Low funding forces professional women's soccer to shut down
The Women's United Soccer Association (WUSA) announced its closure on Monday, September 15, due to low attendance and poor sponsorship, according to CNN.com. WUSA's announcement came days before the Women's World Cup began on September 20.
Low attendance at games this past season influenced WUSA's decision to cease operations. The average attendance at WUSA matches dropped from 8,000 in 1999 to 6,700 this past season, said CNN.com. The league also suffered from a lack of sponsorship this year, and many players experienced salary cuts due to the lack of funds.
Despite the rise in popularity that women's soccer experienced after the United States took the 1999 Women's World Cup championship in Los Angeles, the sport has experienced a dip in success amid the competitive US professional sports market, which includes Major League Baseball, the NBA and the NFL.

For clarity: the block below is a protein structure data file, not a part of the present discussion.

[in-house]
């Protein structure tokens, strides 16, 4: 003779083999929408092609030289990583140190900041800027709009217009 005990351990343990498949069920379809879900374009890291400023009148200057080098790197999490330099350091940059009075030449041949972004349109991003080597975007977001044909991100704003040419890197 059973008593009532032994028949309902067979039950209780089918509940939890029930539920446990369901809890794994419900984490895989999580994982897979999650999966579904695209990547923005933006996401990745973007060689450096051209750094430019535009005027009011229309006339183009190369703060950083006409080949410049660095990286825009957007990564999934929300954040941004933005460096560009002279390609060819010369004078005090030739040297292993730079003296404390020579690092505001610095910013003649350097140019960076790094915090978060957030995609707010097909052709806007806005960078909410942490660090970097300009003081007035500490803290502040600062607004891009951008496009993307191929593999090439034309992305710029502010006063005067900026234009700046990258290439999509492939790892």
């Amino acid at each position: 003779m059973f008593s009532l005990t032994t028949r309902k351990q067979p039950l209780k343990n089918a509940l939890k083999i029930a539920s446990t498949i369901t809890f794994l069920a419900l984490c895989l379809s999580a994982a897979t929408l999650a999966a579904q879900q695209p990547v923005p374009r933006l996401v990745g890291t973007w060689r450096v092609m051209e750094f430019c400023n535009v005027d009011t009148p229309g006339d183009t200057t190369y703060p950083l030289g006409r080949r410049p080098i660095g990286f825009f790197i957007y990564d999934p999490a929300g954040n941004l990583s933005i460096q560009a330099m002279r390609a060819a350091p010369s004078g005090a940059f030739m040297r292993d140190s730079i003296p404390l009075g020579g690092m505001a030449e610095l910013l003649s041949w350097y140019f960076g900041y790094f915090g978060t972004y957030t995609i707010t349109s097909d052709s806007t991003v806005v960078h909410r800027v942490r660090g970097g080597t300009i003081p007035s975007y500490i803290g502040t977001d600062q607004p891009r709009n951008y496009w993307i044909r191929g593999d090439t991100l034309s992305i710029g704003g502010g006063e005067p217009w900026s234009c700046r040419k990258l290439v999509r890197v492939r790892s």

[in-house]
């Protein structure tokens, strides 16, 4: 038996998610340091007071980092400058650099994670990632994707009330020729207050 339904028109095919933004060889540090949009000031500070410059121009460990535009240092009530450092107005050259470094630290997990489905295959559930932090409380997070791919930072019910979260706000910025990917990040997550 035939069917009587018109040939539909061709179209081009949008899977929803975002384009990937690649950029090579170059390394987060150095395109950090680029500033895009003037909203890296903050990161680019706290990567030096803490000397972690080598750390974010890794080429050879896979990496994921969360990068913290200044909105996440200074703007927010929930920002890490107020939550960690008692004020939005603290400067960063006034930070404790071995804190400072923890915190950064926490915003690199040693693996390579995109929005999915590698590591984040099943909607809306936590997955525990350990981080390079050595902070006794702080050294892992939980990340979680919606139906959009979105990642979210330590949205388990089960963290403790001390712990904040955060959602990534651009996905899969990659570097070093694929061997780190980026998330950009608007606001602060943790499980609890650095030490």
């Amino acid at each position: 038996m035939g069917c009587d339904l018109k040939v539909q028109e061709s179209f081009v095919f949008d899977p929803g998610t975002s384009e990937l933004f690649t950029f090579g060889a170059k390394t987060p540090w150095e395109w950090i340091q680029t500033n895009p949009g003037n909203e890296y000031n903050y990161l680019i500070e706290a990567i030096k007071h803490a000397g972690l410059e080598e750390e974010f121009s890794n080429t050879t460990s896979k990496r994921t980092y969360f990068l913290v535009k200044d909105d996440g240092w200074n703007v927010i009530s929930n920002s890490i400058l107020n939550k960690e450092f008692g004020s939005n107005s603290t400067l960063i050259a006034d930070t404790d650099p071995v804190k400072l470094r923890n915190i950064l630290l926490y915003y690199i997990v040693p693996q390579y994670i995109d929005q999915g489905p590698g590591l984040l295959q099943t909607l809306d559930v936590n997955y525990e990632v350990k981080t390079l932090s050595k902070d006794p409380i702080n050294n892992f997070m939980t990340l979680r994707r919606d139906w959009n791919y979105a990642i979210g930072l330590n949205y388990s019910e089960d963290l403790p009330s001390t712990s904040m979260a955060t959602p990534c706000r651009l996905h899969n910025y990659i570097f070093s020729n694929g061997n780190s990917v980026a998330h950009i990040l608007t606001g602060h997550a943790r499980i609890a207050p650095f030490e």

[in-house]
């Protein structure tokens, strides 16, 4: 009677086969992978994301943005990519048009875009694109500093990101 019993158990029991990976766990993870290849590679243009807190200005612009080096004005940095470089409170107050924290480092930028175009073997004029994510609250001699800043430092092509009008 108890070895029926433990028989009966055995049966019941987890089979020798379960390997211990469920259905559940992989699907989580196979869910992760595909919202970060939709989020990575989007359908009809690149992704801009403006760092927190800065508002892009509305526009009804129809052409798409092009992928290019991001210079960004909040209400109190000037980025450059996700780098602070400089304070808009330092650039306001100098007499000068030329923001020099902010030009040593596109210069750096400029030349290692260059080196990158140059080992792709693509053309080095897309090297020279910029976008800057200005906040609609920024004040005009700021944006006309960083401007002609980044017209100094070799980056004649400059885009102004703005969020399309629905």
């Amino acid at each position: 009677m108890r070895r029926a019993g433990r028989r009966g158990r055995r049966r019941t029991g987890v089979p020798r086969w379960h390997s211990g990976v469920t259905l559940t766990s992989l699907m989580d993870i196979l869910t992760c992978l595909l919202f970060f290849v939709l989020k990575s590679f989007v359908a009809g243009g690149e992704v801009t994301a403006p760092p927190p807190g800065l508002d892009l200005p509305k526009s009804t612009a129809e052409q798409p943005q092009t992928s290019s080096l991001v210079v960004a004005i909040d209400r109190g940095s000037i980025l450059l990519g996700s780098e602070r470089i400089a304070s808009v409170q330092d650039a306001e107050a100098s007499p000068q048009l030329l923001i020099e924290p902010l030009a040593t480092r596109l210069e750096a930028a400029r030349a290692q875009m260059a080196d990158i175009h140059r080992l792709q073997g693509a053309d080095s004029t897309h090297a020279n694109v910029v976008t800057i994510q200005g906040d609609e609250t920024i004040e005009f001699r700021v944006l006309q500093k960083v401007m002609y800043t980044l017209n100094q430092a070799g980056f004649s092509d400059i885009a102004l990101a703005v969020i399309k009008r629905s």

This year's World Cup, which is not expected to bring in as many viewers as in 1999, may be adversely affected by WUSA's failure, according to the Washington Post. "It's obviously terrible timing…and it's going to hurt [the World Cup] some, particularly in those towns that had WUSA teams," said Andrew Zimbalist, a professor of economics at Smith College and a sports business writer.
The US National Team defeated Sweden (3-1), Nigeria (5-0), and most recently, Korea DPR (3-0), in the opening rounds of the Cup, managing to defend its 1999 championship title. Former WUSA fans have expressed hope that this year's World Cup will bring sponsorship and attention back to professional women's soccer, the Washington Post stated.
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